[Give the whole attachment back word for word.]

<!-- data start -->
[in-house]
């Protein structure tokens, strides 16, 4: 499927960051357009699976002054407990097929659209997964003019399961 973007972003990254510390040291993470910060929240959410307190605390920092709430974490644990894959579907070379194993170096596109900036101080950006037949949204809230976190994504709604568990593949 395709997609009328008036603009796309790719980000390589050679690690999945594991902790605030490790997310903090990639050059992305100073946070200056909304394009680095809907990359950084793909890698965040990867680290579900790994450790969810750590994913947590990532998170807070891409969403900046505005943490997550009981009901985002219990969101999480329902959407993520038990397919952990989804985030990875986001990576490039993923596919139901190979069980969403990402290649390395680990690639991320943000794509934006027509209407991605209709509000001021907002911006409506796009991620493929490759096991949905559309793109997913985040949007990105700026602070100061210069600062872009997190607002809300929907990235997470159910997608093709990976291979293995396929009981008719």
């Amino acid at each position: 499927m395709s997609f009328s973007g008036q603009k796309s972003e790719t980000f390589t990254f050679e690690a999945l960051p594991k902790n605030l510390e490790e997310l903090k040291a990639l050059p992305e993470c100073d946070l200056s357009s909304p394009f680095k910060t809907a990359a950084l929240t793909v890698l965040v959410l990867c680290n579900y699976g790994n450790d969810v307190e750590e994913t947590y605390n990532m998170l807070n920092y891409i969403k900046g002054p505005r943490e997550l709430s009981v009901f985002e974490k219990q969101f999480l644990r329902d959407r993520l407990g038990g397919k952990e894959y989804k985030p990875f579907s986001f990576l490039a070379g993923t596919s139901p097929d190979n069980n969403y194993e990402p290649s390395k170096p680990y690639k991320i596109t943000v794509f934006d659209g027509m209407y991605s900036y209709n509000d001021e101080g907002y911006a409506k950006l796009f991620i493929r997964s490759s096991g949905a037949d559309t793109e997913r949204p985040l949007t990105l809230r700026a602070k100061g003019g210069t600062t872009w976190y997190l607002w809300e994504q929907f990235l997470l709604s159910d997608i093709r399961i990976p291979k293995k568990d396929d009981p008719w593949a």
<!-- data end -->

[in-house]
């Protein structure tokens, strides 16, 4: 499927960051357009699976002054407990097929659209997964003019399961 973007972003990254510390040291993470910060929240959410307190605390920092709430974490644990894959579907070379194993170096596109900036101080950006037949949204809230976190994504709604568990593949 395709997609009328008036603009796309790719980000390589050679690690999945594991902790605030490790997310903090990639050059992305100073946070200056909304394009680095809907990359950084793909890698965040990867680290579900790994450790969810750590994913947590990532998170807070891409969403900046505005943490997550009981009901985002219990969101999480329902959407993520038990397919952990989804985030990875986001990576490039993923596919139901190979069980969403990402290649390395680990690639991320943000794509934006027509209407991605209709509000001021907002911006409506796009991620493929490759096991949905559309793109997913985040949007990105700026602070100061210069600062872009997190607002809300929907990235997470159910997608093709990976291979293995396929009981008719």
């Amino acid at each position: 499927m395709s997609f009328s973007g008036q603009k796309s972003e790719t980000f390589t990254f050679e690690a999945l960051p594991k902790n605030l510390e490790e997310l903090k040291a990639l050059p992305e993470c100073d946070l200056s357009s909304p394009f680095k910060t809907a990359a950084l929240t793909v890698l965040v959410l990867c680290n579900y699976g790994n450790d969810v307190e750590e994913t947590y605390n990532m998170l807070n920092y891409i969403k900046g002054p505005r943490e997550l709430s009981v009901f985002e974490k219990q969101f999480l644990r329902d959407r993520l407990g038990g397919k952990e894959y989804k985030p990875f579907s986001f990576l490039a070379g993923t596919s139901p097929d190979n069980n969403y194993e990402p290649s390395k170096p680990y690639k991320i596109t943000v794509f934006d659209g027509m209407y991605s900036y209709n509000d001021e101080g907002y911006a409506k950006l796009f991620i493929r997964s490759s096991g949905a037949d559309t793109e997913r949204p985040l949007t990105l809230r700026a602070k100061g003019g210069t600062t872009w976190y997190l607002w809300e994504q929907f990235l997470l709604s159910d997608i093709r399961i990976p291979k293995k568990d396929d009981p008719w593949a």